About The Following Blog

The following blog has been written purely for those wanting a first hand knowledge of what it is like to step into the dojo for the first time as a complete beginner as a Martial Artist. Through practising a Martial Art, you will gain many things such as self-confidence, self-respect and life-long and good friends. I hope this helps you to see into an amazing world of which you have never seen before and that I have had the privilege of belonging to and knowing.
Although I have not put my name or any name to this blog, it does deserve a dedication- a dedication to those who help people to train, who teach, reassure and most important of all- those who never give up, no matter how many times they hit the ground or a mental brick wall, with themselves or others. But above all- those who are ready to begin their own journey, it begins with one step….

Saturday, 24 November 2007

Chapter 26: My SanKyu grading.. the hardest (and strangest) grading yet...

Well, I have to say that the grading date for my green belt came around very quickly, too quickly really. As usual for this time of year I had no circulation in my hands or feet until about half way through the grading, it was soooo cold.
The first thing that really threw me was the order in which we did everything. First we were told to backwards breakfall until told to stop. Okay... off I went. Then the same with side breakfalls. That was extremely tiring. It was a little unusual considering we usually line up and pair off to do ukemi. But I wasn't complaining. Keeps you warm if you keep going then if you're stood still in a line waiting.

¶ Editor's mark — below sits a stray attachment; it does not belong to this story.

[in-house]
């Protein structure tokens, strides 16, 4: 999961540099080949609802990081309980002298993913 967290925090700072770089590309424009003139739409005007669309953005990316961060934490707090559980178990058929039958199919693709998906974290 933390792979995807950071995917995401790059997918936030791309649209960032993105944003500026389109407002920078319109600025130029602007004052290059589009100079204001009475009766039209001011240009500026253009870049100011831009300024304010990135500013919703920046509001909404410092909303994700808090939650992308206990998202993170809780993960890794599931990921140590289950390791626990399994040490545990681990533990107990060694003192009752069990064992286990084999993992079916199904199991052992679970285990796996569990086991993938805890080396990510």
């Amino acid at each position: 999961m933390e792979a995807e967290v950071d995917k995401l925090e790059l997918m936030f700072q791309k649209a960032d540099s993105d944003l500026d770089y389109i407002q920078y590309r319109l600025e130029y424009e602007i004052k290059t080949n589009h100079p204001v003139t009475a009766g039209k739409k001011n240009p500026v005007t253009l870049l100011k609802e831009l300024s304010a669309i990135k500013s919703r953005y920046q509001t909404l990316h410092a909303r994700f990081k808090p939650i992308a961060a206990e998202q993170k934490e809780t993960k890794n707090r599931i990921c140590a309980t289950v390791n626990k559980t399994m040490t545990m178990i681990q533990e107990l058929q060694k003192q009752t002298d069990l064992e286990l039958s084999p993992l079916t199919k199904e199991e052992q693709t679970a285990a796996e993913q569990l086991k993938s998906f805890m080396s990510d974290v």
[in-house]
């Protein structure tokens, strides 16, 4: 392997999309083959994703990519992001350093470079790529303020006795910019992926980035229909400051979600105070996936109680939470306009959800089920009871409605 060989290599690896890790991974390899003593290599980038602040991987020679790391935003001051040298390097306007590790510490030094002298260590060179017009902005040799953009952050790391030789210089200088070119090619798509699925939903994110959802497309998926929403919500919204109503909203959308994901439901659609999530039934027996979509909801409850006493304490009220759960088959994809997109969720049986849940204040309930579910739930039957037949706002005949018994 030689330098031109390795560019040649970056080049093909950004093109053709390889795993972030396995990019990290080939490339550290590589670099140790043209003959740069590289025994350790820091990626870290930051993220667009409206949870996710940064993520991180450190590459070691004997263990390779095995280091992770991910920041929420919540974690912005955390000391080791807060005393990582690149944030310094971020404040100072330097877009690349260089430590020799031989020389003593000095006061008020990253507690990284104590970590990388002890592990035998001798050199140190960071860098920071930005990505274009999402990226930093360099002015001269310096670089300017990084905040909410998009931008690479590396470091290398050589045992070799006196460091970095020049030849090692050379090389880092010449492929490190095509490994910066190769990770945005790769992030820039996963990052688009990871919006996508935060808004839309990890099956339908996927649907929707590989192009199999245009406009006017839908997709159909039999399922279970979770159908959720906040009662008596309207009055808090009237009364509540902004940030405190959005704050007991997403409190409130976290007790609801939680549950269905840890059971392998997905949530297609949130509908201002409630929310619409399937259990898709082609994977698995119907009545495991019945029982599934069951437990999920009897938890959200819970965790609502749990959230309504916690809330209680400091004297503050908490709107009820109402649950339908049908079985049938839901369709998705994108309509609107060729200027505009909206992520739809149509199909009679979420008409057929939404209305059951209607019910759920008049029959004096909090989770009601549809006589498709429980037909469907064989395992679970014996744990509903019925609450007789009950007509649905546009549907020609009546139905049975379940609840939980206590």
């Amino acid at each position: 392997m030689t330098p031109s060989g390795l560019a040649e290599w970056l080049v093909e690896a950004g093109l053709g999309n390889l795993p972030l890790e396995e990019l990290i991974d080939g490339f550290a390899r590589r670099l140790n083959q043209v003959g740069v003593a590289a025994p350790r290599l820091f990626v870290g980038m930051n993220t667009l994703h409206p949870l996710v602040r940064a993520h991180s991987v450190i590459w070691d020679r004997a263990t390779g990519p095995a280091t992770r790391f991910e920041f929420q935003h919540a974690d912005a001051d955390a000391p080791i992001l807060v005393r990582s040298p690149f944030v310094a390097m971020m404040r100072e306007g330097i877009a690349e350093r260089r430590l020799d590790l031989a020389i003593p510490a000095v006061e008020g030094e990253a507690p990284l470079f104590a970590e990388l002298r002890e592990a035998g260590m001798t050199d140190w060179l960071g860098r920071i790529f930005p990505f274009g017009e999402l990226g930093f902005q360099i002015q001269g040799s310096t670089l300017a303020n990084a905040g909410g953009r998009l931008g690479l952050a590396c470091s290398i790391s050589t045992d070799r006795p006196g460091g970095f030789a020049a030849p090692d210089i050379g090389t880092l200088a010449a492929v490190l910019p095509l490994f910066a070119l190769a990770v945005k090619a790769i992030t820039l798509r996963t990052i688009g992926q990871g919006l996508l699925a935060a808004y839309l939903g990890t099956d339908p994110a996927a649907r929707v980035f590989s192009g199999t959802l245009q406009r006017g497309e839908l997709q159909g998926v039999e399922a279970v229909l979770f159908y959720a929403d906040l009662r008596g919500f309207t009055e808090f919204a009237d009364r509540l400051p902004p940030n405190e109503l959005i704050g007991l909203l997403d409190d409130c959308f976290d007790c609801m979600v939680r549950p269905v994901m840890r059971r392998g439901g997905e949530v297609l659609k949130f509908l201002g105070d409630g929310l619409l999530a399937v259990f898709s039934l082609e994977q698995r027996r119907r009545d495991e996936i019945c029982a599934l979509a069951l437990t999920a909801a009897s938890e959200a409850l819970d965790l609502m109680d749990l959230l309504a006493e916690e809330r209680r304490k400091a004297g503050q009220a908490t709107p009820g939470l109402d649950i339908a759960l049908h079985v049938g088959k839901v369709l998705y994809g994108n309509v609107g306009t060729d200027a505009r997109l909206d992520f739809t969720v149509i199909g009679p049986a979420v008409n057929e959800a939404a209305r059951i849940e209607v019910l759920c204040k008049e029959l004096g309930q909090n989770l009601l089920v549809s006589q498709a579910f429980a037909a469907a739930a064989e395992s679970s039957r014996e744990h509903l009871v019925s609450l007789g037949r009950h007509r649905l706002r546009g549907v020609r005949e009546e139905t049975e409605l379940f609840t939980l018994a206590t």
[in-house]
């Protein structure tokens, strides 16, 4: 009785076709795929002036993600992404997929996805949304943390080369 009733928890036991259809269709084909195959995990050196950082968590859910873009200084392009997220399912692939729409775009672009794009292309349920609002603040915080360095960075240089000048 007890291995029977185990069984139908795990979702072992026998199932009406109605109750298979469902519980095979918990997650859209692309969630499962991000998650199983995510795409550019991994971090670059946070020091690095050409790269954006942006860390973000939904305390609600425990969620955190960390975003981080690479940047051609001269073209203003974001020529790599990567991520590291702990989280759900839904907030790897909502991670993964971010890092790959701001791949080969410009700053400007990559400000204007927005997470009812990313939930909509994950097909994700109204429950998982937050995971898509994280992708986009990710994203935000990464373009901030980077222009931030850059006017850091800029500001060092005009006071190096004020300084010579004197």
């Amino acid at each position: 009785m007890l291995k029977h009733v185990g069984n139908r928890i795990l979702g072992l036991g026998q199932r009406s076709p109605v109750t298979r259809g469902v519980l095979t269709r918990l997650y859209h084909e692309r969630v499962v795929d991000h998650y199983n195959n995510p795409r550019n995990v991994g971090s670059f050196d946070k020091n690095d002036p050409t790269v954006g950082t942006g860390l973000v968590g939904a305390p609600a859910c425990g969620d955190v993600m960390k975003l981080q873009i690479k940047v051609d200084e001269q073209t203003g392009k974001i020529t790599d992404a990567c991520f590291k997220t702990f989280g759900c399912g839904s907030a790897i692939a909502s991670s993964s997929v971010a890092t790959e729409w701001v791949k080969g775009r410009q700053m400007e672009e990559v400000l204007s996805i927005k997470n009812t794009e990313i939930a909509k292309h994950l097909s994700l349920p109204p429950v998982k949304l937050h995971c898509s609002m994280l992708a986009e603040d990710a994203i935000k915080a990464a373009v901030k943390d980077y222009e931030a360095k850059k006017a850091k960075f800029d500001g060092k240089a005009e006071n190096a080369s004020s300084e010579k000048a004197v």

Then came kneeling techniques. Kneeling? I was expecting the standing techniques! Oh well. I was a little grateful to do these first considering that after 2 hours I would too tried to do a really good job of these.
Next came tanto and ninandorri. This didn't really bother me considering I was really cold and the energetic stuff would get the blood going. Finally, the standing stuff. But by this time, I was really tired so I didn't do as well as I knew I could. But I passed! I'm now a green belt!

Note: Someone has asked me to clarify Ninandorri...So, here goes. I may have spelt it wrong, so apologies for that. Basically Ninandorri is 'Two on One', a teamwork exercise. Three people stand in a triangle, the Tori (Defender) as the point. The idea is that the two Ukes (Attackers), the two other points of the triangle attack Tori at the same time. The best way of tackling this as Tori is to pick which attacker you will defend against first, and execute the technique. But...remember to watch the other Uke coming in. I said that Ninadorri is a team work exercise. It is practised in clubs as such, the principle for the Uke is to help Tori demonstrate the breaking of balance in the technique, helping Tori 'show off' their technique, breakfall and then get back up again as fast as possible. Ninandorri is not just practised at club level, it is also practised at competitions.